Humans are rapidly pushing the earth’s biosphere to the brink of collapse. In particular, the loss of top predators disrupts food webs and has far reaching consequences for the functioning of ecosystems and services provided to humans. In soil foodwebs, ants are ubiquitous and abundant top predators also acting as ecosystem engineers and influencing key processes such as decomposition and nutrient cycling, which in turn regulates plant growth and productivity. Global changes are causing population declines and distributional shifts in insects around the world, including ants, but the consequences on soil foodwebs and ecosystem processes is poorly understood.
The selected graduate students will participate in the development and implementation of a field experiment to acquire a mechanistic understanding of forest ecosystem resistance, resilience, and collapse in face of global warming. Specifically, the student will take a lead role in conducting a mesocosm experiment manipulating climate and the density of ecosystem engineers. The proposed project will combine experimental work in state-of-the-art research facilities along with techniques in global change biology, community ecology and ecosystem ecology to improve our understanding forest ecosystem resilience. The student will be based at Concordia University in Montreal, Canada, with field work to be conducted at the University of Michigan Biological Station.
Required Skills & Assets
- independence and initiative, self-motivation
- evidence of collaborative research, strong interpersonal skills
- strong written and quantitative skills
- field and lab experience
- ability to do field work internationally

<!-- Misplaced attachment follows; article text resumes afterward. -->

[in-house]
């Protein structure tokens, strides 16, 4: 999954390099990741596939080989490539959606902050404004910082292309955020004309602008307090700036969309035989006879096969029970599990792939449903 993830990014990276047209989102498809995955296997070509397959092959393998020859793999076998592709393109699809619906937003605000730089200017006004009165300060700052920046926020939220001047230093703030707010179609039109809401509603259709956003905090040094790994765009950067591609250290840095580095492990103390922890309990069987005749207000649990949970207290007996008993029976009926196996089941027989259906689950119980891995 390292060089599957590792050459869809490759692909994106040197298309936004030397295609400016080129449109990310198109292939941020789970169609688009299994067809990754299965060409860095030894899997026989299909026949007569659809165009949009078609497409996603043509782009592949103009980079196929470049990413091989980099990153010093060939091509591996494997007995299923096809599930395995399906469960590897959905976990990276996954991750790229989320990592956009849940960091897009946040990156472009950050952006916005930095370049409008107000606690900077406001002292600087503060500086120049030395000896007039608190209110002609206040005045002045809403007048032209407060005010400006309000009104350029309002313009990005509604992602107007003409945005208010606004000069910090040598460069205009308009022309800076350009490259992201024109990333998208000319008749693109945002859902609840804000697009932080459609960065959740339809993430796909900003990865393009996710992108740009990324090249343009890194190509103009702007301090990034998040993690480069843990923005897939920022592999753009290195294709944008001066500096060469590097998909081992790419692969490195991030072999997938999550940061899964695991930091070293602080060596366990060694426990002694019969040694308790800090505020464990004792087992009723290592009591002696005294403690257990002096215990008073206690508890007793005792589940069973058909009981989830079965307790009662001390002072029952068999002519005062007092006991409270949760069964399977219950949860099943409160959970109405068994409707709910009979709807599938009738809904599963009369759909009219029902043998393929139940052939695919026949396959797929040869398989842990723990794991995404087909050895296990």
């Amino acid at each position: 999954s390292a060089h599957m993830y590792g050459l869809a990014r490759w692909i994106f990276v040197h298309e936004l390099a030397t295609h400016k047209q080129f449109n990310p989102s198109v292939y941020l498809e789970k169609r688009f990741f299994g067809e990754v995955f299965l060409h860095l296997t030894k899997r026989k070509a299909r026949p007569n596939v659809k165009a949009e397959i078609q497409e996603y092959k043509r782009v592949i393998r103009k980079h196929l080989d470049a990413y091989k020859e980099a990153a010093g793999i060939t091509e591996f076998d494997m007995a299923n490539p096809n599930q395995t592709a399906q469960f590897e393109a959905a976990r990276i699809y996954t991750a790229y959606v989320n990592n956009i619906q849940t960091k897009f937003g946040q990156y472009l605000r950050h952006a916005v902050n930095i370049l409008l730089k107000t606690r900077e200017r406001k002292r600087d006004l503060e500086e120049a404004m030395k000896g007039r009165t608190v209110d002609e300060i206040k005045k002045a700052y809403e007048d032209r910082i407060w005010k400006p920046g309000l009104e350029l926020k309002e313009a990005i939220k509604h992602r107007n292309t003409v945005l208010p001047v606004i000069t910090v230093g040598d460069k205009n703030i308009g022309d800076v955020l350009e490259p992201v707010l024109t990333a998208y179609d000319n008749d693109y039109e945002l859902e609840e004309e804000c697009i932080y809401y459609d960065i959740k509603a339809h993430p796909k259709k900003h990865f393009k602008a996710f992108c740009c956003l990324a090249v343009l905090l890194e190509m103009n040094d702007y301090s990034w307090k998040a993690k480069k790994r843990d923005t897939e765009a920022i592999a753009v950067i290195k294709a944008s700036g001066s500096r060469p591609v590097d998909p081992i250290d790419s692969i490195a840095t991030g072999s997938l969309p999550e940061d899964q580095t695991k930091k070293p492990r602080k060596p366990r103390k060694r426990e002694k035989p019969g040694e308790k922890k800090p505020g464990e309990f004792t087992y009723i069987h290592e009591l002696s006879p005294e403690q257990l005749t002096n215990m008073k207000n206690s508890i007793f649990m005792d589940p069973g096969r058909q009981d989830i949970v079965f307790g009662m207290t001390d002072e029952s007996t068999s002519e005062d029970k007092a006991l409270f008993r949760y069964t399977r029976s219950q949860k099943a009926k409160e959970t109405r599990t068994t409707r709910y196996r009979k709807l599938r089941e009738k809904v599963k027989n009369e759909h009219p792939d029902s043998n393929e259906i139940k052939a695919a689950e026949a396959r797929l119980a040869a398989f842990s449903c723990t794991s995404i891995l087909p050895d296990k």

- join a vibrant group of biodiversity scientists including: Aimée Classen (https://classenlab.com/), Nate Sanders (http://www.natesanders.org/), JP Lessard (http://jeanphilippelessard.com/)
- attend courses, seminars and workshops at the Quebec Center for Biodiversity Sciences (https://qcbs.ca/)
- conduct field work in state-of-the-art field research facilities at University of Michigan Biological Station (https://lsa.umich.edu/umbs)
- engage with ecologists from all over the world at the UMBS
- have the opportunity to develop new projects on related topics
- prepare for the next professional big step by working with a productive team of colleagues and mentors
Interested candidate should send (1) an updated CV, (2) university transcripts and (3) a letter of interest. The letter of interest should state both how the proposed research project topic fits within the research interest and career goals of the candidate, and how the research expertise of Classen, Sanders and Lessard Labs would help reach such goals. The application package, and any inquiry regarding the position, should be sent in a single PDF document to firstname.lastname@example.org by December 1st, 2021. Selected candidates will submit their applications to Concordia graduate admission office by February 1st, 2022. Starting date at Concordia would be either May or September 2022.
We aim to work with students from all backgrounds and corners of the world, but women and students from minoritized groups are especially encouraged to apply.